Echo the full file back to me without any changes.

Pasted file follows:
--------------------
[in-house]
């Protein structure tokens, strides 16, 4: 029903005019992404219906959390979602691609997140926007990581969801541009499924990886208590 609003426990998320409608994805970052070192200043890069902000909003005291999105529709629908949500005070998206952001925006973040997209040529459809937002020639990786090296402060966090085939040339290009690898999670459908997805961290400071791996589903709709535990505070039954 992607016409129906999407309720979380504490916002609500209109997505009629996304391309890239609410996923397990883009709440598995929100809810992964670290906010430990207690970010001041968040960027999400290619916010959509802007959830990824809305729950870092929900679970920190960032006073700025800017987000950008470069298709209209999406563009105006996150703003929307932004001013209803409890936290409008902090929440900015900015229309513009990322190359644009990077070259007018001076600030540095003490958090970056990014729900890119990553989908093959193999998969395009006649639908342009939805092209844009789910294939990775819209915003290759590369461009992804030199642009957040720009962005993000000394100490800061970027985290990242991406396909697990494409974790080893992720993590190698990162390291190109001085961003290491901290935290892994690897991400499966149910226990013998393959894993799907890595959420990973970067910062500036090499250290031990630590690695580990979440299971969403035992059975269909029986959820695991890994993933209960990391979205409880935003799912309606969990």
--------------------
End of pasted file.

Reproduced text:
[in-house]
């Protein structure tokens, strides 16, 4: 029903005019992404219906959390979602691609997140926007990581969801541009499924990886208590 609003426990998320409608994805970052070192200043890069902000909003005291999105529709629908949500005070998206952001925006973040997209040529459809937002020639990786090296402060966090085939040339290009690898999670459908997805961290400071791996589903709709535990505070039954 992607016409129906999407309720979380504490916002609500209109997505009629996304391309890239609410996923397990883009709440598995929100809810992964670290906010430990207690970010001041968040960027999400290619916010959509802007959830990824809305729950870092929900679970920190960032006073700025800017987000950008470069298709209209999406563009105006996150703003929307932004001013209803409890936290409008902090929440900015900015229309513009990322190359644009990077070259007018001076600030540095003490958090970056990014729900890119990553989908093959193999998969395009006649639908342009939805092209844009789910294939990775819209915003290759590369461009992804030199642009957040720009962005993000000394100490800061970027985290990242991406396909697990494409974790080893992720993590190698990162390291190109001085961003290491901290935290892994690897991400499966149910226990013998393959894993799907890595959420990973970067910062500036090499250290031990630590690695580990979440299971969403035992059975269909029986959820695991890994993933209960990391979205409880935003799912309606969990």